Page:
Timberland’s Flex Retail Marketing: Pop-Ups That Don’t Feel Like Pop-Ups
In the world of pop-ups, ideas fly fast and furious. But who would have thought that one of the freshest would come from a legacy brand out of Stratham, New Hampshire? We’ll call it flex retail marketing. Timberland recently launched a “flex” retail pop-up store that is full of life – literally. The 3,500-square-foot retail space (conveniently located on NYC’s trendy Fifth Avenue) is full of 2,000 “native New England plant species.” Birch trees and terrariums dot the floor, and one wall is completely covered with hanging plants and moss. Off of the main room are “engaging weather experiences” – including a digital “rain room” and photo-ready winter scene.
[bctt tweet=”This isn’t just a pop-up – this is a full-on wilderness experience in the middle of the Big Apple. It’s bona fide retail theater.” username=”medallionretail”]
The Fifth Avenue store is one of five Timberland flex retail spots opening across the country for the fall and winter season. “Flex,” or flexible, stores signal a major shift in retail space conception. These stores are easy to assemble and innovate, like a pop-up, but include many elements of a traditional retail experience, such as longer staying power and larger retail space.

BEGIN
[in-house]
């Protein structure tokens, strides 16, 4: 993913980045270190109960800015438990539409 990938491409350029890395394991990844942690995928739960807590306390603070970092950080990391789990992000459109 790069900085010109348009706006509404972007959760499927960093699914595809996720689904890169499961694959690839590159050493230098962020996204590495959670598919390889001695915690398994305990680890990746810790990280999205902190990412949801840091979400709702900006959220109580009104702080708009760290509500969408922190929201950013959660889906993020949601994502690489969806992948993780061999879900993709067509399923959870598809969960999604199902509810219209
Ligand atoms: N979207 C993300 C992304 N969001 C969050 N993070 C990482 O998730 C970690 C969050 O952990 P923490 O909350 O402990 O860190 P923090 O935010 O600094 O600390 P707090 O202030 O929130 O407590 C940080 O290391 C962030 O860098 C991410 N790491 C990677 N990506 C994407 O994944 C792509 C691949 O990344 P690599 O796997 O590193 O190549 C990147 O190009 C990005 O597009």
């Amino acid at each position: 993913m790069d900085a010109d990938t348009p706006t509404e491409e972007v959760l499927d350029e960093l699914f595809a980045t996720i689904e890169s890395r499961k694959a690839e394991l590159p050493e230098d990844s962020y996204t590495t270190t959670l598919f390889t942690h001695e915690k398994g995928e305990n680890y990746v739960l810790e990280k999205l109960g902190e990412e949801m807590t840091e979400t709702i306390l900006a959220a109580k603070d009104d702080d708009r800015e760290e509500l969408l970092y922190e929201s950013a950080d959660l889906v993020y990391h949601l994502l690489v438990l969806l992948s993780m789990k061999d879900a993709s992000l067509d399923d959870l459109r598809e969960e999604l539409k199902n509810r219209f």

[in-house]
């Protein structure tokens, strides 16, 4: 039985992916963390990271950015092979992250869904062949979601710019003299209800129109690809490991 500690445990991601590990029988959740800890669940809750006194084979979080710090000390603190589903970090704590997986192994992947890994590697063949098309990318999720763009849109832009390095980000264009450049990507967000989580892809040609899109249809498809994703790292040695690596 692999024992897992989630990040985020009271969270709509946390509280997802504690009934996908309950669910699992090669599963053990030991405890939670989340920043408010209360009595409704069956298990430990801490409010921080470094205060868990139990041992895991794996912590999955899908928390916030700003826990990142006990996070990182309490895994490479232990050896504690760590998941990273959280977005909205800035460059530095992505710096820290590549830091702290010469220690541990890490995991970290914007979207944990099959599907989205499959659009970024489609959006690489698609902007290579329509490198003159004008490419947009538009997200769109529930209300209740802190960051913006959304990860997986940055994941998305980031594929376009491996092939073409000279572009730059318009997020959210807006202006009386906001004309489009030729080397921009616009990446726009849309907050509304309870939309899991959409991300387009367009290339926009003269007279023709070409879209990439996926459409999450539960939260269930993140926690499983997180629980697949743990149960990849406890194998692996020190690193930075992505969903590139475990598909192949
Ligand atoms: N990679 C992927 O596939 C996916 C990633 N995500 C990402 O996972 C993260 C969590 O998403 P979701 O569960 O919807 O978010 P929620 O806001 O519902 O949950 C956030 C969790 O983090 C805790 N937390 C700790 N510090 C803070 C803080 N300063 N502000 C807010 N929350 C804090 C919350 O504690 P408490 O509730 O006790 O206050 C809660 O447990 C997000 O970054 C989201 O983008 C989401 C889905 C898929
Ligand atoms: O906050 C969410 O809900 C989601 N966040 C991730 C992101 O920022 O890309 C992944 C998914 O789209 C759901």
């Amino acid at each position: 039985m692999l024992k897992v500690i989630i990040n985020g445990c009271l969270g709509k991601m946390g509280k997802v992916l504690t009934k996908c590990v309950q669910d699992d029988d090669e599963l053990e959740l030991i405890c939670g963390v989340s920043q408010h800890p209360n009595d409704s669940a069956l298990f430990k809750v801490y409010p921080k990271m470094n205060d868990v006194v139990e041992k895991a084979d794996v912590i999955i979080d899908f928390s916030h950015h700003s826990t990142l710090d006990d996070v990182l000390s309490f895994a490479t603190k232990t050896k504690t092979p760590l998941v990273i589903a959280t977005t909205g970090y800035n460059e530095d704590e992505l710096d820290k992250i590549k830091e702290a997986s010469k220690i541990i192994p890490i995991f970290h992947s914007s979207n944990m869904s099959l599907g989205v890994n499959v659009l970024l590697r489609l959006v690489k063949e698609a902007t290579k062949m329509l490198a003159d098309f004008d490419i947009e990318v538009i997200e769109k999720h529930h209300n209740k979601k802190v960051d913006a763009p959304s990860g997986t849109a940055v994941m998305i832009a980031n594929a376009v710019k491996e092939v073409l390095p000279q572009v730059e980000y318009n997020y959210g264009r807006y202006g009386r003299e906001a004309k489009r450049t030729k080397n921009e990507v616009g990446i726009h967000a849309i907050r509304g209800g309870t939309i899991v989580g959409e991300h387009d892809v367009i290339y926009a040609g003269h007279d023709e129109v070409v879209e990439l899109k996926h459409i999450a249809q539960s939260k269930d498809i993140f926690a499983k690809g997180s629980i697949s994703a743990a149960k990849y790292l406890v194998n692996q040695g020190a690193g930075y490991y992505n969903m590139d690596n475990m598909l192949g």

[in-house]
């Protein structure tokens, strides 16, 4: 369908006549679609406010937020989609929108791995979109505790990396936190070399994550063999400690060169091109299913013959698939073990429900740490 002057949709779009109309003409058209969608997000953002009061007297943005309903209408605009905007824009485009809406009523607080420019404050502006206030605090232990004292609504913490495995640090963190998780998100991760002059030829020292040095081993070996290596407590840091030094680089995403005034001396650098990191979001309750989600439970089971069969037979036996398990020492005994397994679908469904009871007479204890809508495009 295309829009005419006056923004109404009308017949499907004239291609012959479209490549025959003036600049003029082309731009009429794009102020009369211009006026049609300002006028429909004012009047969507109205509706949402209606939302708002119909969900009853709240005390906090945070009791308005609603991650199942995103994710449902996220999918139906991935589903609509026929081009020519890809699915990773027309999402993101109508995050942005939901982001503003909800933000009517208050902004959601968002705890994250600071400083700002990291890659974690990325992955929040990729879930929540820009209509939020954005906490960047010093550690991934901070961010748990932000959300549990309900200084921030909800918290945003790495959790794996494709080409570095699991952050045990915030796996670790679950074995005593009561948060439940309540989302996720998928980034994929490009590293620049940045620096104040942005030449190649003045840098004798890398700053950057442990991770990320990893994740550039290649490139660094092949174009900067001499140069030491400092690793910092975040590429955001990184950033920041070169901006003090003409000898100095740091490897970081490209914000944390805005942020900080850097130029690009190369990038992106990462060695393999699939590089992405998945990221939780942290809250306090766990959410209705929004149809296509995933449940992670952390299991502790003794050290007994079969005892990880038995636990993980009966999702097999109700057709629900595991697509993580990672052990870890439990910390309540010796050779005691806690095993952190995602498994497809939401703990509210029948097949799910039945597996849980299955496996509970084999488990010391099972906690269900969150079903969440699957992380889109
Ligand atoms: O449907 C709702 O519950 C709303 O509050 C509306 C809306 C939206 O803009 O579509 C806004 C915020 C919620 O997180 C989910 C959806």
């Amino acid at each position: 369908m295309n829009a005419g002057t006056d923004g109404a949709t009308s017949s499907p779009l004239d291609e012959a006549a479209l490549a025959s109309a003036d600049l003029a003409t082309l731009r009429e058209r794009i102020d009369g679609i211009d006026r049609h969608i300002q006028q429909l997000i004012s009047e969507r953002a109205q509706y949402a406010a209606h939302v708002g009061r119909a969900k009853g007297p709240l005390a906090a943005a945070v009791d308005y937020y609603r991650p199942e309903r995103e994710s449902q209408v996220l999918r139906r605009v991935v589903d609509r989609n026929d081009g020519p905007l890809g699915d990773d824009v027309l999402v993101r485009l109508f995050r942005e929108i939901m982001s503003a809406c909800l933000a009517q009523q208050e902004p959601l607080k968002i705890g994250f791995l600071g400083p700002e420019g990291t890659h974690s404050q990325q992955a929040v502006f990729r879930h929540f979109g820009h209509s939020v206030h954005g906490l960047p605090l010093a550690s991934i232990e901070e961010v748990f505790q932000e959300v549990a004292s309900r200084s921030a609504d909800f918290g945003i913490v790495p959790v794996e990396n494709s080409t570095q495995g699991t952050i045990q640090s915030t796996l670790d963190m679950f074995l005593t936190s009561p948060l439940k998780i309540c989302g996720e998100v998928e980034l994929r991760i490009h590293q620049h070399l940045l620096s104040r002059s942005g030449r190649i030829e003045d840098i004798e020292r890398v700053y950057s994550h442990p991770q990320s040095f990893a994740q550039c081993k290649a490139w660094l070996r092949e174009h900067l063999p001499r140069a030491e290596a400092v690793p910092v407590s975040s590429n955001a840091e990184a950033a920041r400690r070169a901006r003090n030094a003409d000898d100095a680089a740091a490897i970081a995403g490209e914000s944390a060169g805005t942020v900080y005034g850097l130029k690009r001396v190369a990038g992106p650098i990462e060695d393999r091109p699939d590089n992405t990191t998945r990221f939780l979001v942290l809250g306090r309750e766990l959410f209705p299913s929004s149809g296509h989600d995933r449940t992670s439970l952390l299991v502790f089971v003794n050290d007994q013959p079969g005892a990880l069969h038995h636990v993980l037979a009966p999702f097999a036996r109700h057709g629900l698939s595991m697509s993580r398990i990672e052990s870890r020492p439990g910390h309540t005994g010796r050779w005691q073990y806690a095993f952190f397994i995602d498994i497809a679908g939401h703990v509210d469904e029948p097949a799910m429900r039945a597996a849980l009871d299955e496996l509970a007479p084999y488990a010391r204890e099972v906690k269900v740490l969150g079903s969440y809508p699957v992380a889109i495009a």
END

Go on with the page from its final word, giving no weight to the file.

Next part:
Easy assembly and maximum customer benefit
For Timberland, flex retail spaces are conveniently available for customers when they need the brand most – and for New Yorkers, that’s the first freezing rain or winter snowfall. Timberland aims to appeal to urban dwellers whether they are fervid hikers or casual meanderers – and to tempt curious passersby with Instagram-ready backdrops and unexpected design elements.
This isn’t Timberland’s first foray into flex retail. Last year, the footwear manufacturer launched several flex-retail pop-up spots throughout the country. Kate Kibler, Timberland’s vice president of direct-to-consumer retail, explained that the pop-ups are designed for easy assembly – and to stand out from traditional brick-and-mortar solutions. “The thing with retail today is every store shouldn’t be the same,” says Kibler. “That one-size-fits-all approach is a thing of the past.”
Flex retail helps Timberland connect with customers offline without having to commit to a yearlong lease in a pricey location. Unlike pop-ups, flex retail is designed to last for several months at a time – and is set in a larger space, so customers can browse a full range of products. The concept is easier, and less expensive, to develop than traditional brick-and-mortar stores. Timberland’s flex stores are designed beforehand and consist of easy-to-assemble components. All in all, it only takes 3–6 days to assemble the pop-up. But most importantly, the initiative provides customers with a unique, in-depth brand experience.
Flex spaces can stand the test of time